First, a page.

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Interview:
Keith Urban Finding Calm, Clarity In His Life And Music
 

By GARY GRAFF
Of the Oakland Press

» See more SOUND CHECK

“Clarity” is Keith Urban’s mantra these days.

It certainly reflects the more settled life the New Zealand-born, Australianraised country star is enjoying these days. There’s a happy marriage (to actress Nicole Kidman since 2006) and fatherhood (daughter Sunday Rose, born in July 2008), as well as a successful recovery from substance abuse following a 2006 rehab stint at the Betty Ford Center in California.

That clarity, Urban says, is also displayed throughout “Defying Gravity,” the fifth studio release in a country music career that’s included four platinum-or-better albums, 10 No. 1 singles and three dozen awards from around the world. The new album also debuted at No. 1 on both the Billboard 200 and the Top Country Albums charts.

“I felt a lot of clarity in making this record,” Urban, 41, says by telephone from his home in Nashville. “There was a particular clarity that I had with who I am and what I wanted to say and what kind of music I like making.

“And on this record, too, I didn’t do a lot of second-guessing. I think I might have done a lot of second-guessing in the past, and with this record I operated much more from instinct, getting into the studio and making songs ... I just kept everything very spontaneous, and I think it’s a much stronger record because of that approach.”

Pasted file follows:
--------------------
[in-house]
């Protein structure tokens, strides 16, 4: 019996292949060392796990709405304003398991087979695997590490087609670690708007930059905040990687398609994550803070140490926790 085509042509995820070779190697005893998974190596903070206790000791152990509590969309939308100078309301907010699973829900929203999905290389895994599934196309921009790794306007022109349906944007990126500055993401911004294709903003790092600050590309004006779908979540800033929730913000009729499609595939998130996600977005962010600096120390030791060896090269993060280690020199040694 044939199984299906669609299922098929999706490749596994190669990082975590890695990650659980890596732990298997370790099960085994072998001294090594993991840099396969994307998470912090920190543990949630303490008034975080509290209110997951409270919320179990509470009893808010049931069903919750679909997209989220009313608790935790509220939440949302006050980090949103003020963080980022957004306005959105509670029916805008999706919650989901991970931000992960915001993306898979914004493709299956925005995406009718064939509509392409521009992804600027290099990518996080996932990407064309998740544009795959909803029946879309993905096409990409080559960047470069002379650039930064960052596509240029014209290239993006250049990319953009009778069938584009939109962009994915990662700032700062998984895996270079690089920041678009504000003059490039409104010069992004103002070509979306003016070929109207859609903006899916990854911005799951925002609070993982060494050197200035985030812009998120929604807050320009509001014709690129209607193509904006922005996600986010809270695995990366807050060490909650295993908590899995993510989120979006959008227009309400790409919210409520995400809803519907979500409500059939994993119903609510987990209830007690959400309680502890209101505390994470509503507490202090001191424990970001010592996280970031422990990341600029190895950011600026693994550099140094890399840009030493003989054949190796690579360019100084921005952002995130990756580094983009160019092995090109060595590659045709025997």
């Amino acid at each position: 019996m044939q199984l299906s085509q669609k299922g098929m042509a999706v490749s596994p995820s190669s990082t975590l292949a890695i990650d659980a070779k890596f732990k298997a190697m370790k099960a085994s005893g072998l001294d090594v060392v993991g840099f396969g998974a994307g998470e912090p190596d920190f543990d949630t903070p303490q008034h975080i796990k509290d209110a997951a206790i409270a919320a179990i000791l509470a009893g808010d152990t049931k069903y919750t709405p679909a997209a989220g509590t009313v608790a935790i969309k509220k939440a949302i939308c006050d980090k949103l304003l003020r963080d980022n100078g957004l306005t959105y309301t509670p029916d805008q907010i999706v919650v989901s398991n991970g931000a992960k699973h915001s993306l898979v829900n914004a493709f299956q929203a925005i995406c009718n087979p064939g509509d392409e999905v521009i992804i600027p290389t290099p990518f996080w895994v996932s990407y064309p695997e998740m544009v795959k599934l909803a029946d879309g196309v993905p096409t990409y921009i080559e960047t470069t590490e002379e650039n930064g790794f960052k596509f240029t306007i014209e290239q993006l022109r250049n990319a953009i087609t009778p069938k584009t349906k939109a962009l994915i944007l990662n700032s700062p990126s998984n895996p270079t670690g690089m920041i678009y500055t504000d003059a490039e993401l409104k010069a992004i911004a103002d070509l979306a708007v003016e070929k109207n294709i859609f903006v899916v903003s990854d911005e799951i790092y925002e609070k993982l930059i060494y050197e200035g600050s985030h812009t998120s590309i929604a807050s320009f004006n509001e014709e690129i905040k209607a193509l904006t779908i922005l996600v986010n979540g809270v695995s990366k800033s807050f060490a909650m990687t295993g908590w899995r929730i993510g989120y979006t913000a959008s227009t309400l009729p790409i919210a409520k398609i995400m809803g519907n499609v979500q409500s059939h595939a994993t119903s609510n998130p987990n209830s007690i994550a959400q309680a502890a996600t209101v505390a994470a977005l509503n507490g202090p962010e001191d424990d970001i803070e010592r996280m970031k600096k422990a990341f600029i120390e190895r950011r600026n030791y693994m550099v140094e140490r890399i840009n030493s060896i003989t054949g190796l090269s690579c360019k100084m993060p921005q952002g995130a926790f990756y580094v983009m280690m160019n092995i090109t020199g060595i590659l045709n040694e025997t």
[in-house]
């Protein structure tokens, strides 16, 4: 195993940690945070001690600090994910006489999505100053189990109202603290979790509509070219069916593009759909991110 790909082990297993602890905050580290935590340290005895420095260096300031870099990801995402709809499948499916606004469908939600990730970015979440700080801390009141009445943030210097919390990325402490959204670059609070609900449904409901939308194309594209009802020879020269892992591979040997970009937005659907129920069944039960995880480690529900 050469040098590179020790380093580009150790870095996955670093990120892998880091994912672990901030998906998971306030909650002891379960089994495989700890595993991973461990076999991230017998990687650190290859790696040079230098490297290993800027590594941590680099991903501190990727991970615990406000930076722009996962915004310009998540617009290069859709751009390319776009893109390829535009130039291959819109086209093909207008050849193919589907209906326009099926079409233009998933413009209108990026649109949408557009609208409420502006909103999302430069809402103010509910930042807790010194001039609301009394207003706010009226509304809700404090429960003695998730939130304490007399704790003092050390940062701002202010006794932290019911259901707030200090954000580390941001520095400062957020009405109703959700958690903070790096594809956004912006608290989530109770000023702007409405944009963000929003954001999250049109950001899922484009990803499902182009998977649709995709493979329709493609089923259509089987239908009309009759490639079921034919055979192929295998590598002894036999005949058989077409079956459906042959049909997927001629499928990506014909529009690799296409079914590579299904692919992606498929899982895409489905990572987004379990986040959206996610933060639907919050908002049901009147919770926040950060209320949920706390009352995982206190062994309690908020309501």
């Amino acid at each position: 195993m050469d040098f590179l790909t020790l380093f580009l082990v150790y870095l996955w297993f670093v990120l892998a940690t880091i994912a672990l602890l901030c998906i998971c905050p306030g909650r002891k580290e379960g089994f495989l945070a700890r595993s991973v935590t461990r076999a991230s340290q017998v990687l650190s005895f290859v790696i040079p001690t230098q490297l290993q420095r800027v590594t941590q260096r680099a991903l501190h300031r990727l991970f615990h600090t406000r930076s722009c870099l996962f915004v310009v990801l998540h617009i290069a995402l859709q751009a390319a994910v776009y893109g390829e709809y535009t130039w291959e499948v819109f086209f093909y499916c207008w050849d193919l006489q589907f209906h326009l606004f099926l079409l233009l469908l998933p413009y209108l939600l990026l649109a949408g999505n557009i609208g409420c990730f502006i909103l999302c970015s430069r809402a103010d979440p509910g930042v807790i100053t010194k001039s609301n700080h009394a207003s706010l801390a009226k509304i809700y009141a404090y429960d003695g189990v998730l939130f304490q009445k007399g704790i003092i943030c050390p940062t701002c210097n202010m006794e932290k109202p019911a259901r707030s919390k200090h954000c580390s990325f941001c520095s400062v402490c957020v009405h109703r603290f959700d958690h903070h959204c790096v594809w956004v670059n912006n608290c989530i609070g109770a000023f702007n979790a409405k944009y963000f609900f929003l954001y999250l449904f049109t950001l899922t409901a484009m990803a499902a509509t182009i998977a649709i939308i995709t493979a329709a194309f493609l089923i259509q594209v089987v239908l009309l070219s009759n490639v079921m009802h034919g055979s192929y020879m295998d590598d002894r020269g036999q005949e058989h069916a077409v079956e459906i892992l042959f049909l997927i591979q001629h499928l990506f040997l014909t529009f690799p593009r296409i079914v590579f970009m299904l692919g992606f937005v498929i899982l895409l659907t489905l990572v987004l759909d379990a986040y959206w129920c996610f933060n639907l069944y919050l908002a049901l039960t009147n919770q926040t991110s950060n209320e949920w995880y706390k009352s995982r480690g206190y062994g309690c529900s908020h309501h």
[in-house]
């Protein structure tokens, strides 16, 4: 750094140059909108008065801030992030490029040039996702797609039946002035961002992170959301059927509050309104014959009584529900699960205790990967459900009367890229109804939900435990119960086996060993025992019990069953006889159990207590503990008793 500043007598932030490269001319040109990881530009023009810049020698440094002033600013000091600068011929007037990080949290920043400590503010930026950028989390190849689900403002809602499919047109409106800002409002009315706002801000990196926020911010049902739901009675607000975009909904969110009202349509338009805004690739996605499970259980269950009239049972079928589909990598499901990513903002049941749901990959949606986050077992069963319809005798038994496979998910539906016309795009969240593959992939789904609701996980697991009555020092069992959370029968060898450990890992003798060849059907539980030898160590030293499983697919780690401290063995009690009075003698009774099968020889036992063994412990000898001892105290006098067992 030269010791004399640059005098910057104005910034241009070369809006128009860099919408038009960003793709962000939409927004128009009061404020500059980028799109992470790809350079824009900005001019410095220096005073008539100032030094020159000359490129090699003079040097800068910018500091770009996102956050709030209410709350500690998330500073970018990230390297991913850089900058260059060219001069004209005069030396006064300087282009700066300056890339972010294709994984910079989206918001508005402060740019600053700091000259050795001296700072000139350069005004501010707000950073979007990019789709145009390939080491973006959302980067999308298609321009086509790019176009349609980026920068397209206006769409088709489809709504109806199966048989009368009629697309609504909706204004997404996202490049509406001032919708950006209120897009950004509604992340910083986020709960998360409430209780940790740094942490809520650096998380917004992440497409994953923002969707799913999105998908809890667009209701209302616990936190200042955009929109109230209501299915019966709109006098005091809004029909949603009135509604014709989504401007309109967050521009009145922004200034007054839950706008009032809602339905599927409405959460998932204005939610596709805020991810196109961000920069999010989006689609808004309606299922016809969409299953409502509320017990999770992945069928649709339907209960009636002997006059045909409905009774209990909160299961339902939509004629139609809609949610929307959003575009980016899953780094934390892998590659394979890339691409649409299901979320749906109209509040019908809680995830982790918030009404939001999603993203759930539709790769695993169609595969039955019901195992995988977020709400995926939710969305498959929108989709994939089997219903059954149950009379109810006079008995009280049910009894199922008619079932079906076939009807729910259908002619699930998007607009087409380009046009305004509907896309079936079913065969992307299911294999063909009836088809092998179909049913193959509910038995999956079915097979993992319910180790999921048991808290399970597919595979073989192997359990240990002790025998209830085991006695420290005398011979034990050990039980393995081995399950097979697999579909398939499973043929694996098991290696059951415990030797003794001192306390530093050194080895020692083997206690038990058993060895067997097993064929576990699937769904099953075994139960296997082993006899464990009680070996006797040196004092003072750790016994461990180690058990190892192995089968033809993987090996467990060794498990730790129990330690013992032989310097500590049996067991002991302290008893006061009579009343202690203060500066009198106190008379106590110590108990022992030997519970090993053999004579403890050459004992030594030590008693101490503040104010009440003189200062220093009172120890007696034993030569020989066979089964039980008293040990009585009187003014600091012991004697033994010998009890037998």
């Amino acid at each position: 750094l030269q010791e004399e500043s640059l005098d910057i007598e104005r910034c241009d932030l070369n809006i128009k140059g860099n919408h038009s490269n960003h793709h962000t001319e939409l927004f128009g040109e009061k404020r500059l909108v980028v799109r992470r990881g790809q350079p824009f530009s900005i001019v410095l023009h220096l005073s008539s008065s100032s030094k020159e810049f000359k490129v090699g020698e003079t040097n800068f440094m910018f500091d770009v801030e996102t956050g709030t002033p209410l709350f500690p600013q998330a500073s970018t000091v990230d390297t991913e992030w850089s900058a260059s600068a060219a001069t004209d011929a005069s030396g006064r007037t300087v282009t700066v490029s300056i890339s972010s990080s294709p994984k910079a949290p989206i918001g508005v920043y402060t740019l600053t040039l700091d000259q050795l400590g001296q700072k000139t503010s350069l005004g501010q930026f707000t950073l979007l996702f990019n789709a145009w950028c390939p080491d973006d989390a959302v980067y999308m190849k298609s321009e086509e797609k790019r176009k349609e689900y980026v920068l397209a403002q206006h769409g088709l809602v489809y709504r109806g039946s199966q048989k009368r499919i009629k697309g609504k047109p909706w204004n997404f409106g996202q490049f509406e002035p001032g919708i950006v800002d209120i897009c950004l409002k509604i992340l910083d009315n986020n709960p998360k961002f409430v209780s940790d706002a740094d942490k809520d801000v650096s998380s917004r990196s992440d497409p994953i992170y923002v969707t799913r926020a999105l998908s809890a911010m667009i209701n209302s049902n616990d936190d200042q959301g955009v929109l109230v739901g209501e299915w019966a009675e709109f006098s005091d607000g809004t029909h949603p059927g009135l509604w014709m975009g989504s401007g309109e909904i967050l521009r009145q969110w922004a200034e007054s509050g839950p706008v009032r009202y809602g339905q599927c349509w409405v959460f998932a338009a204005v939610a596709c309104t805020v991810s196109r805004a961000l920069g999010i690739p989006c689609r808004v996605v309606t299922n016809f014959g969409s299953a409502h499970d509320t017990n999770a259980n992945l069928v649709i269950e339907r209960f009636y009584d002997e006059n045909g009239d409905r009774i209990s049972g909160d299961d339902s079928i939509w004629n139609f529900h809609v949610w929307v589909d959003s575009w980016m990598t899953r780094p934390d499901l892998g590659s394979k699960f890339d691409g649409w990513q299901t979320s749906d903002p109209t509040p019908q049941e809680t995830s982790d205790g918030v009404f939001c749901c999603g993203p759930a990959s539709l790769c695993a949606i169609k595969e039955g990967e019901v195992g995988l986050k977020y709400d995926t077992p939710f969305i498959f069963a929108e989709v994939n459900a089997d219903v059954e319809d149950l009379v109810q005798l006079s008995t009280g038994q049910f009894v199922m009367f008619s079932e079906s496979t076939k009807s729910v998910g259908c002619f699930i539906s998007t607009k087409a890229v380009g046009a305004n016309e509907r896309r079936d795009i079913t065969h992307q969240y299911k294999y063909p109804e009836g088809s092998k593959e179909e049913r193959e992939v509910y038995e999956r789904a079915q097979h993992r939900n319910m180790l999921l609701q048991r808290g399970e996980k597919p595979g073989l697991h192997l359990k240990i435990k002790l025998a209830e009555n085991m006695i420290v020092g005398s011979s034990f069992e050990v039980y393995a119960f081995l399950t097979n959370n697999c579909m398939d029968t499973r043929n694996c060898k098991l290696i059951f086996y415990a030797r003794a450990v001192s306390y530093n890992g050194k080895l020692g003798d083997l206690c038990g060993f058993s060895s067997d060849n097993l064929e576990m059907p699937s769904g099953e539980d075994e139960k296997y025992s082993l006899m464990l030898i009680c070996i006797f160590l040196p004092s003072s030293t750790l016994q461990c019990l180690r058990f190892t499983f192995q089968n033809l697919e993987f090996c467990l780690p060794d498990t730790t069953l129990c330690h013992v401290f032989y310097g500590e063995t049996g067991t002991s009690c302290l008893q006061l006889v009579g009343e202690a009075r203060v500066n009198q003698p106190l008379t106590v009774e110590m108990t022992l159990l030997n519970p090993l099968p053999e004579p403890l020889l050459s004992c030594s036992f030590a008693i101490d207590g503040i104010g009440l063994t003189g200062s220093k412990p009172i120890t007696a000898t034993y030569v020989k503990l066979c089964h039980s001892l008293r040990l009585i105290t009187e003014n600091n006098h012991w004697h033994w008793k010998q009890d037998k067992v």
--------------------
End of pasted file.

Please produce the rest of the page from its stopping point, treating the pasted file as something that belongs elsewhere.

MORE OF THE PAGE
It’s also clear that Urban was in a better place in life and state of mind for “Defying Gravity” — whose first single, “Sweet Thing,” made a quick sprint to the top of the country charts. Where 2006’s double-platinum “Love, Pain & the Whole Crazy Thing” was something of a post-rehab statement, and also his first musical word since marrying Kidman, the new set references his current state of contentment, openly and unabashedly reveling in happiness and romance.

“It’s a very ‘up’ record,” Urban agrees, “a big, joyous, free-spirited record. Obviously, I write a lot about love, and this record is a lot of about not just being in love but having the courage to love.

“It’s difficult as you get older, because you’ve been in love, you’ve had your heart broken and your tendency is to want to hold back. But you’ve got to absolutely, completely be in it. Even if you have some trepidation about it, you’ve just got to put everything into it. It’s that letting go and closing your eyes and believing that you’re going to fly and float — just let it go and float.”

“Defying Gravity” comes after Urban summed up his solo career, to that point, with the 2007 compilation “Greatest Hits: 18 Kids,” a collection of favorites such as “Days Go By,” Raining on Sunday,” Somebody Like You” and “Stupid Boy.” That stocktaking, he says, brought some “subconscious” perspective that impacted on the direction he took “Defying Gravity.”

“I wanted to figure out what it is that I do and try and keep the focus clear and in the center,” Urban explains. “On (‘Love, Pain’) I think I was thinking about trying to achieve a whole bunch of things and maybe spread myself out a little thin without a central, clear focus — not to discredit that record, because I learned a lot from making it.

“But it just seems there’s a lot more cohesiveness with this album.”

Urban says he was also “into a phase where I was just writing a lot of music ... and I was just anxious to get in the studio and try to capture it all” with Dann Huff, who also produced Urban’s three previous albums. That didn’t go smoothly at first; he went into the studio to do “some preliminary recording” during the middle of 2008, but only a version of Radney Foster’s “I’m In” wound up on “Defying Gravity.”